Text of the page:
Detroit Performs

S9 E9 | FULL EPISODE

In the Community

Artist Donna Jackson develops art projects that strengthen and beautify communities; spoken word artist, Jamii Tata, furthers the education of children in the community; poet Tawana Petty pours her soul into her performances.

Episode 909

AIRED: October 15, 2019 | 0:26:16
ABOUT THE PROGRAM
TRANSCRIPT

- [Man] In this episode of Detroit Performs,

an artist develops art projects

that strengthen and beautify communities,

a spoken word artist furthers education

of the children in the community

and a poet pours her soul into her performances.

It's all ahead on this edition of Detroit Performs.

- [Woman] Funding for Detroit Performs is provided

by the Fred A. and Barbara M. Erb Family Foundation,

The Kresge Foundation,

The A. Paul and Carol C. Schaap Foundation,

The Michigan Council for Arts and Cultural Affairs,

The National Endowment for the Arts

and by contributions to your PBS station

from viewers like you, Thank you.

(upbeat music)

- Hello and welcome to Detroit Performs,

I'm your host DJ Oliver

and today I'm at Dancing Eye Gallery in downtown Northville

Now this gallery boasts a wide variety

of different creations made by Michigan artists,

including this shirt I have on right here.

Now we'll find out more about this gallery later

in the show, but right now let's get to our first segment,

artist Donna Jackson's bodies of work are the results

of what she's learned from womanhood

and what she hopes to share with her hometown.

Let's take a look.

(happy music)

I never saw myself as a person

that was an artist to create art for others to enjoy.

That wasn't the point.

The point was for me to get to know who I was.

I was in Houston from '05 to 2010.

I was hearing so much about the insurgence

and the change of Detroit,

and I was seeing all of these different faces

of who's doing this, these transitions and all that.

And none of them looked like me or my friends

or my neighborhood, none of it.

Like I need to create something to make sure these voices

that I know that are there can be heard, seen,

and people are aware of it.

And that's what I started doing,

I was project manager.

I wanted to reach out to other artists.

Door of Opportunity is a transition

of physical doors into art.

And I wanted to make sure that the collection we got

was this really good mix of what was really going on

in Detroit with artists.

With these doors, you can do a few things.

You get a voice.

You get your artwork in the communities

where it truly, truly matters.

And then you also get to engage with other artists

that may feel the same way that you do.

Today we're installing Doors Of Opportunity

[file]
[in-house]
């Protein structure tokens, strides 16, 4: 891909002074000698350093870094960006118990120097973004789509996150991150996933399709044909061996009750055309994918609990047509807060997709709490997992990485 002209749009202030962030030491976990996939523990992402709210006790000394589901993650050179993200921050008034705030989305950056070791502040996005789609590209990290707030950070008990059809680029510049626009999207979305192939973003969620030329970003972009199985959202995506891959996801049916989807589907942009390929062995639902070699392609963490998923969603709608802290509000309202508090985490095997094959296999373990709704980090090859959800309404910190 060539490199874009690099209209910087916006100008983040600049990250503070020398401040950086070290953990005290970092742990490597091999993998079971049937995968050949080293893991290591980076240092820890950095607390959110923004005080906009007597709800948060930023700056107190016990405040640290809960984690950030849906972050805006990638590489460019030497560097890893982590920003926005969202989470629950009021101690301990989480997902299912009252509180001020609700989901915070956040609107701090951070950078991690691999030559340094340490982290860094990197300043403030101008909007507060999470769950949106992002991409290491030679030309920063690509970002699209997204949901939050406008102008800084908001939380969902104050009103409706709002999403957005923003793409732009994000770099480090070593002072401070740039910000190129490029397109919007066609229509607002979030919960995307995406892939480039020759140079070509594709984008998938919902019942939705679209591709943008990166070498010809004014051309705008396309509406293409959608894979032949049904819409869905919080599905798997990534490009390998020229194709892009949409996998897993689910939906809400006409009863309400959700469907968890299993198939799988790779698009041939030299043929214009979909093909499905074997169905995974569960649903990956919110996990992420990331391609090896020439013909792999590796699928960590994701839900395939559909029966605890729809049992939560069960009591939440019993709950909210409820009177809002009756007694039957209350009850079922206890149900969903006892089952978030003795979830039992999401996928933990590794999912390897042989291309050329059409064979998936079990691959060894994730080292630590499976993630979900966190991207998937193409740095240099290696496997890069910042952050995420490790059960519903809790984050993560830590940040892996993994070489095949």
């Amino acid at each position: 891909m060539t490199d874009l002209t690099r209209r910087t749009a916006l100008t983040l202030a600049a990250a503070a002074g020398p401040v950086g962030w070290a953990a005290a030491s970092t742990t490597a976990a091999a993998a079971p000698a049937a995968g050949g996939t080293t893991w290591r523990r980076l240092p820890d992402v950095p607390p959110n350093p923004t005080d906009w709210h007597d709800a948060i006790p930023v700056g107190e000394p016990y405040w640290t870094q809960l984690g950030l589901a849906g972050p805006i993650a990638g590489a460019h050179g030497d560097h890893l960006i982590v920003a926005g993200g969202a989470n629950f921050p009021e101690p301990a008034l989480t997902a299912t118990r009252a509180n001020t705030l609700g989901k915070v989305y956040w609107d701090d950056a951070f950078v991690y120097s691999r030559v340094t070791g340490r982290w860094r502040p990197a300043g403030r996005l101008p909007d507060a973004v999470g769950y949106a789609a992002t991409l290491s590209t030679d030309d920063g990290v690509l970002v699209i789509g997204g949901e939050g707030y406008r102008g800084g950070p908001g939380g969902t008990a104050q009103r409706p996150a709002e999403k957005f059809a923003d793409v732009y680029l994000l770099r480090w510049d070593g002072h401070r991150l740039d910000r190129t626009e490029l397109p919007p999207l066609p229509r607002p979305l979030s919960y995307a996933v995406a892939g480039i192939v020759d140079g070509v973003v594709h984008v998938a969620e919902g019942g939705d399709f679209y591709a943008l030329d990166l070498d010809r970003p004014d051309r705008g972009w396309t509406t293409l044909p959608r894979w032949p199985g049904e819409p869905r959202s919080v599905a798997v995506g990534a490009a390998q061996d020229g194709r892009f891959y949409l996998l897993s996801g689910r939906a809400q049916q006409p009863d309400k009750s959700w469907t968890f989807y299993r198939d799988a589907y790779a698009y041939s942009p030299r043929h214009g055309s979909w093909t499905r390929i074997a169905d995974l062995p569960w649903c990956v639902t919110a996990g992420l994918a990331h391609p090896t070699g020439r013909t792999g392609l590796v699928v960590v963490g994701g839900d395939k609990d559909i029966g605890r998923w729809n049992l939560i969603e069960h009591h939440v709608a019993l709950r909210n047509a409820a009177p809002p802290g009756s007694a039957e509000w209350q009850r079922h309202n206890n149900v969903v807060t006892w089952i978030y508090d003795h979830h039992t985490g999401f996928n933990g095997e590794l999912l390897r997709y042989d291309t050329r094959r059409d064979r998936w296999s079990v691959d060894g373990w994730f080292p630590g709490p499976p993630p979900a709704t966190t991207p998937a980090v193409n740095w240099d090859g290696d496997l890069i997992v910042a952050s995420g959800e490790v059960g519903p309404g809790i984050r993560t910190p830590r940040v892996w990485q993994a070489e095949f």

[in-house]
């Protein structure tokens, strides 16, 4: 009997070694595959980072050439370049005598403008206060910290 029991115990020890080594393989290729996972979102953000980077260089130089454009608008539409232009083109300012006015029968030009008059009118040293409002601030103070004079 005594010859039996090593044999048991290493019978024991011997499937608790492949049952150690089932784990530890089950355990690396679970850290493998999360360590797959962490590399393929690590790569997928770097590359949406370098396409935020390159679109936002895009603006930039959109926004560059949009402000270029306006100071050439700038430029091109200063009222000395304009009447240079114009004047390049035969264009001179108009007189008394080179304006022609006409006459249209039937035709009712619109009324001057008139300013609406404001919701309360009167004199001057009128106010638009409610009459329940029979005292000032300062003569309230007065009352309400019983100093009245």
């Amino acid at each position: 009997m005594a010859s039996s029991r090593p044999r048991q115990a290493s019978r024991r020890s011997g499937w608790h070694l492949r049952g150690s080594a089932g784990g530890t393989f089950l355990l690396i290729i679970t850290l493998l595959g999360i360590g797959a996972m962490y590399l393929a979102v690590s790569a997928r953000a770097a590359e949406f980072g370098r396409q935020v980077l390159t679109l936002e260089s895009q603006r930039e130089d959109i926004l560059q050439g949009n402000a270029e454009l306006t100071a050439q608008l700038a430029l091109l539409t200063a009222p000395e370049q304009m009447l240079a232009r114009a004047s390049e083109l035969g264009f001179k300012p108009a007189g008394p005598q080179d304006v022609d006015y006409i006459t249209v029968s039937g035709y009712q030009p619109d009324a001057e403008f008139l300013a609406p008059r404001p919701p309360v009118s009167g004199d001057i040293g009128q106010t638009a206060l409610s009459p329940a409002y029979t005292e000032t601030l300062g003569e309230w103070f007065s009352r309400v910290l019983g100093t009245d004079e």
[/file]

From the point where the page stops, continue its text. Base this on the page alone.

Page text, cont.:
in Bates Academy.

I love that it is a school in a system that I grew up in.

And being able to do that

and bring art to that school is really exciting.

It is a process and it's one we had to learn.

We learned that we needed team members,

we needed movers, we needed people

that understood the delicacy of art.

The theme was Detroit.

We all really do see this city in a different way,

so it's so important to give someone a chance to show that.

We always go to diversity meaning skin color or gender.

No, I mean,

thought process and experience diversifies us, right?

And we need to really give

that more power or value it more.

And I think that's what I try to do with my projects.

What I hope the students get from the installation

is knowing that you can make a career

out of being an artist, that art is something

that should be a normal part

of your everyday life and space,

and seeing art made by people

that are from the same city as you

and most likely look like you.

You know, I think those are important.

I think people see me more as that person

that develops projects that supports exhibits

and support other artists, and I'm good with that title.

It's not until you really get to know me

that I may share my art, my personal art.

Colorful Women is my personal art series

that I have been doing since 2005.

I am very good at being a human being.

I am very good at being a spiritual being.

I am eh about being a woman.

It's one of those kind of weaknesses

that I have that I'm trying to work on,

being comfortable in my skin as a woman.

And I have nieces and nephews,

and I want them to be comfortable in their skin

in that same way whether they're male,

female or whatever they're feeling.

I started drawing women,

kind of deconstructing them

from what the standard beauty is for America

and constructing them in a way

that was more digestible for me.

I almost think I'm trying to make the physical woman

into a spiritual one by the way I draw.

And the funny thing is I called it Colorful Women,

but when I first started,

I only drew in black and white

because color scared the hell out of me.

But as I continued, you know,

I think art calls you

and tells you what to do.

And so the colors start kind

of just phasing into it.

I started seeing small sentences

just occurring in my illustrations.

And then it went from small sentences to like paragraphs,

like maybe I need to, you know,

look into just sitting and writing

and seeing what that feels like.

A lot of time inspiration to write

is listening to other people,

their stories of being women,

our own experiences in the neighborhood,

experience with family.

Pretty much anything could spark that inspiration.

It is a lifestyle of doing something creative every day.

- You can learn more about Donna Jackson

as well as all of our featured artists

on DetroitPerforms.org.

Now lets take it back to the D,

where artist Jamii Tata is educating